Housework Shirked

Each day a quota holds, a minimum punnet. Fingernails clipped short, cuticles sundried, dyed in berry shades: criss cross thorn scars, inked in. The weather blows cold, blooms hot; it seems visible, a haze of temperatures, spiralling. They rotate over crop fields. They echo the blades of harvest. The hedges will be cut too: every day a quota holds, to fetch the berries in.
At home, there are two kinds of thing: that which is left, stacked unheeded, undusted, untended, until after picking: that which is paraphernalia for picking (vats for brewing, jam pans, ice cream tubs, bottles, recipes, air locks, siphon pipes, vinegar, sugar, spice and such and such.)
This morning plucked meadowsweet bubbles with honey, flavours our fermented tea. 
Variations on our harvesting vocation:
Friday: Acquaintance made with a tiny kitten. Little Granddaughter has named him, or rather announced a string of names and her parents have picked their least unpopular offering. So he is not called Baby Princess Kitten, for example. She shows kitten how to wrap a poorly teddy, but he is not an attentive student.
Saturday: One hour spent bending green ash twig, winding a solar light string, binding in twine: the polytunnel has a chandelier. It holds maximum love and admiration for minimum purpose.
Sunday: A few moments spent, or more, no one counted. Four Roe deer stare and we stare back.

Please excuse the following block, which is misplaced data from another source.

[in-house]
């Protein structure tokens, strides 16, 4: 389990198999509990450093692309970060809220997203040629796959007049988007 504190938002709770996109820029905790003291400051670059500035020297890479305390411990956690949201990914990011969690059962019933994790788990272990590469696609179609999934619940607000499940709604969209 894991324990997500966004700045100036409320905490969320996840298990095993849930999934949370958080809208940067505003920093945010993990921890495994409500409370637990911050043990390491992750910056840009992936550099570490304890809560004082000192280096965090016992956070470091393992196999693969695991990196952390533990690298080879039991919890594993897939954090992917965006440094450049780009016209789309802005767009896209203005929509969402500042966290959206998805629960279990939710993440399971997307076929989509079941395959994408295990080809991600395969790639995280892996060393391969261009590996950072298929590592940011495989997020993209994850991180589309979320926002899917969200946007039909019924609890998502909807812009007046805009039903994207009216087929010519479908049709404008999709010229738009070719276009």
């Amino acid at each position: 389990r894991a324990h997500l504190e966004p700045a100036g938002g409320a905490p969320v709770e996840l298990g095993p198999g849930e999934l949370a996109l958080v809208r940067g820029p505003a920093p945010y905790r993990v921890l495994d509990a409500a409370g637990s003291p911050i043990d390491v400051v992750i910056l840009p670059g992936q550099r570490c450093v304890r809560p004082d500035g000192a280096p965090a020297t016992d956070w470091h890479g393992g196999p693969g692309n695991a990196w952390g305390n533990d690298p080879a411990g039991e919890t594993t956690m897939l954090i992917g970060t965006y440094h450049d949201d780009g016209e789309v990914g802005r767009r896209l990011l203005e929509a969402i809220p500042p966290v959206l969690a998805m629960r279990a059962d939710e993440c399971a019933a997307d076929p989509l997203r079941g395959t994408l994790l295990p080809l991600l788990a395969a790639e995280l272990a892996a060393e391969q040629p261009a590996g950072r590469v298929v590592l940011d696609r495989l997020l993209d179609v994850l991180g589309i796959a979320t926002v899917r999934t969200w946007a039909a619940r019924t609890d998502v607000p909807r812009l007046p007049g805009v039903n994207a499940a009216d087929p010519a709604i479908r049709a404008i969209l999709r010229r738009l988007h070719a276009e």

Monday: No pictures were taken we were preoccupied: arms full of one grand child or another, and talking, and eating pizza. Little Grandson and Little Granddaughter both must sit in makeshift clothing after forgetting that they shouldn't play in the water outside: both subdued, briefly, by the reminding, but they soon make finger puppets from jigsaw pieces and thus happy nonsense is restored. The Chap unbuttons his collar, lays it with his tie on top of his new blazer, sits with a fat beagle warming his legs. On the journey home, later than planned, the car windows are wound down to unfog the windscreen. Night air whistles. Rain plays percussion. Beautiful ideas flow. There is one smeary handprint on my shirt, tomato and mozzarella. 
Beautiful ideas flow, are stacked: after the fruit harvests, back to words. The house may be messy a good while yet.


Geo. said…
Enchanting. I have just returned from sorting out retirement medical insurance coverage with angels in offices, my poor pensioned head deranged in numbers which must be coordinated with other things I don't understand and your post was the perfect remedy. I am home, settling, and your beautiful post has accelerated an acceptable adjustment --along with a cabernet that I'm stockpiling ahead after the earthquake in Napa.
Nothing but beauty and simple happiness appreciated and yet not grasped at, Lisa. Let the dust bunnies rull, I say!
Teresa Cypher said…
Lovely. Thank you, my friend, for whisking me away for a few moments. :-)
Lisa Southard said…
Yes, the house is still a tip! But no one has cared as yet: thank you for visiting and joyously slacking off with me :-)
Cabernet, yum!
Suze said…
You are such a lovely person.

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